Supreme Court Hits One Out of the Park
May 21, 2018
This article originally appeared in the American Spectator on May 17, 2018 and was written by Johnny Kampis, TPAF Investigative Reporter.
The Supreme Court’s (SCOTUS) ruling this week that paves the way for states other than Nevada to legalize sports betting is a victory for states’ rights and should put another nail in the coffin for those attempting to ban all forms of online gaming.
SCOTUS voted 6-3 in favor of New Jersey and nearly 20 other states to strike down the 1992 Professional and Amateur Sports Protection Act (PASPA), which made it illegal for a state other than Nevada, which was exempted, to sponsor sports wagering.
Justice Samuel Alito wrote in the majority opinion that “the legalization of sports gambling is an important policy choice, but the choice is not ours to make. Congress can regulate sports gambling directly, but if it elects not to do so, each State is free to act on its own.”
New Jersey tried to pass a law in 2014 that repealed provisions of its existing bans on sports wagering, but courts ruled against the Garden State. Former Gov. Chris Christie took the fight to the Supreme Court, arguing that PASPA was unconstitutional because it violated the Tenth Amendment’s decree reserving powers for the states that aren’t designated to the United States by the Constitution.
A coalition of states fought alongside New Jersey, saying in court briefs that if SCOTUS ruled against their side, “Congress could compel the entire machinery of state government — legislatures, executives and courts — to maintain and enforce repealed state laws at the behest of the federal government.”
As the arguments over PASPA have occurred, another federal law with a weird acronym — UIGEA — has also been heavily debated. The Unlawful Internet Gambling Enforcement Act of 2006, which put a halt to the booming online poker industry, purports to enforce the Interstate Wire Act of 1961, but an Obama administration ruling in 2011 said the Wire Act didn’t apply to wagers other than sports. And given that there was no internet in 1961, the law seems inapplicable to modern technology.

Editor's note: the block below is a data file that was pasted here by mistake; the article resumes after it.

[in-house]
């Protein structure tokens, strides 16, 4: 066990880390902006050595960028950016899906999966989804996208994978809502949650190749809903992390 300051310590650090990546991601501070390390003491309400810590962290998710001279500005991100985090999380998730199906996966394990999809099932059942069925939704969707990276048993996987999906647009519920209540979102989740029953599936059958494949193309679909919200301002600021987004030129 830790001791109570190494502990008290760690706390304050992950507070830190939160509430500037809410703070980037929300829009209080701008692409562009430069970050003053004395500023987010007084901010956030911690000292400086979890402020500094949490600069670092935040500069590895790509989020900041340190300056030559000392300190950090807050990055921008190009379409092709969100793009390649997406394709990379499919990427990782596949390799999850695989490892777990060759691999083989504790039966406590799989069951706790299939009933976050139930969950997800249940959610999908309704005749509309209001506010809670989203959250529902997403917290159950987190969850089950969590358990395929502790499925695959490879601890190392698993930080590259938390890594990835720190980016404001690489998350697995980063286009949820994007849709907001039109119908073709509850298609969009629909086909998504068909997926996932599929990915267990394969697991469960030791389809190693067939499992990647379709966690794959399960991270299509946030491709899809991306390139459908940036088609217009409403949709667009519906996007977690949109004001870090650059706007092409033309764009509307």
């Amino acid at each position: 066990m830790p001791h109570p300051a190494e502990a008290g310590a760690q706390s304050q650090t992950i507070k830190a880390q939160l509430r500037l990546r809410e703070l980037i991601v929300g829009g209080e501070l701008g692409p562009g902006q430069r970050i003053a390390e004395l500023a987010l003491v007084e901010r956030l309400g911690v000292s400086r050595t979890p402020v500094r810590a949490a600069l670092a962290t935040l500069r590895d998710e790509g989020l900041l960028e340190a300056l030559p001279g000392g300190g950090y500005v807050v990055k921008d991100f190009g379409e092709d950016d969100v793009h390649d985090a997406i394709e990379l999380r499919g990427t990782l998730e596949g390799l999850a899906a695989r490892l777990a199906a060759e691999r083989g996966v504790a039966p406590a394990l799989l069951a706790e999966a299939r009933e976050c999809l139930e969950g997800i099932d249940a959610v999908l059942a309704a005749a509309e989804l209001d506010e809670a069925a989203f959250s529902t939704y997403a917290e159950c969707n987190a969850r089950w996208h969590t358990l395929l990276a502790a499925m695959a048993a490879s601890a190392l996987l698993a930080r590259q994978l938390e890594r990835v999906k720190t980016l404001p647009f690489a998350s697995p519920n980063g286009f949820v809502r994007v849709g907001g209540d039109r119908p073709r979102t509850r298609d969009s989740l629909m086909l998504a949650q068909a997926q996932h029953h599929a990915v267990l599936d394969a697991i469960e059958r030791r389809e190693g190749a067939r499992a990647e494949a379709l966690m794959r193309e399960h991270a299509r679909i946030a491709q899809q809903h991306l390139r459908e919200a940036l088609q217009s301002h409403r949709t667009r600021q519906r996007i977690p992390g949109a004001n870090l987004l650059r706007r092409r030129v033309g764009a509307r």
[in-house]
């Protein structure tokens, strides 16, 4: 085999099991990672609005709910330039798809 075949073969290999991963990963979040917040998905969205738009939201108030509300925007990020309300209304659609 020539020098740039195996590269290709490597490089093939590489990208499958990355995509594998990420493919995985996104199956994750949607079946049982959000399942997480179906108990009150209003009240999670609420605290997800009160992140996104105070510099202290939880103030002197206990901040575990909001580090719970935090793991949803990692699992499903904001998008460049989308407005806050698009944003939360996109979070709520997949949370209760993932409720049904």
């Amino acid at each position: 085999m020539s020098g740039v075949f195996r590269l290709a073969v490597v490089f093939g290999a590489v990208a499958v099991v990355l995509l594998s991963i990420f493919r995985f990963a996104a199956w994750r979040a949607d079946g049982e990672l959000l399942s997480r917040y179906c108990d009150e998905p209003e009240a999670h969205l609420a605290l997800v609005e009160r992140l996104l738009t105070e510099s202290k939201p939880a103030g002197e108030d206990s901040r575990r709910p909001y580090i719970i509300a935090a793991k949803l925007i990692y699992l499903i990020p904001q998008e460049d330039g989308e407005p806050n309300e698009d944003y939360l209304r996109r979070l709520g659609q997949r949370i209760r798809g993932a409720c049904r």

That ruling paved the way for states such as New Jersey, Nevada, Delaware, and Pennsylvania to legalize online poker and/or casino games. But even as those jurisdictions began allowing internet wagers, a movement sprung up to abolish the games at the federal level.
The Restore America’s Wire Act was introduced, backed by Las Vegas casino magnate Sheldon Adelson and his Coalition to Stop Online Gambling, but hasn’t seen much traction in the past two years. Adelson’s move was criticized as crony capitalism and self-serving considering his financial stake in the outcome.
When Pennsylvania passed a law allowing online market in 2017 it practically doubled to 25 million the number of American citizens who have access to online poker and casinos. In 2017, when Pennsylvania joined Delaware, New Jersey, and Nevada and passed a law allowing online gaming, the number of citizens who have access to online poker and casinos practically doubled to 25 million. In contrast, about 60 million people can access online lotteries, which has been legal for years. Now, the majority of the country can play daily fantasy sports and there’s no telling how many people will be able to make live and online wagers on sporting events, as states mull the paradigm shift in federal gaming law. The numbers of Americans who will be able to access online gaming will make it hard to build a strong groundswell of support to overturn existing laws allowing it.
Some states such as West Virginia have already passed laws allowing some forms of sports betting in anticipation of PASPA being overturned.
Steve Ruddock, a reporter and online gaming expert at Online Poker Report, previously said he thinks RAWA is “dead and buried,” and pointed out that overturning PASPA would add more shovels full of dirt to the effort.
“There’s a huge tidal wave of gaming and online gaming that’s going on… to roll that back now is not something that anyone could seriously consider,” Ruddock said.
Given the nationwide popularity of sports, it would seem even more unlikely a ban effort would see success after the Supreme Court ruling.
Industry experts also expect the legalization of sports betting to have a positive influence on the expansion of online gaming in general.
“If we win sports wagering, online gaming will go to every state that adopts sports betting,” David Rebuck, director of the New Jersey Division of Gaming Enforcement, previously told the Associated Press.
That’s the way these things are supposed to work, with states and the free market determining whether sports betting on a nationwide scale will be successful or fail. Kudos to SCOTUS for removing the heavy-handed federal regulations that blocked states’ rights to decide the issue for themselves. Now let’s play ball.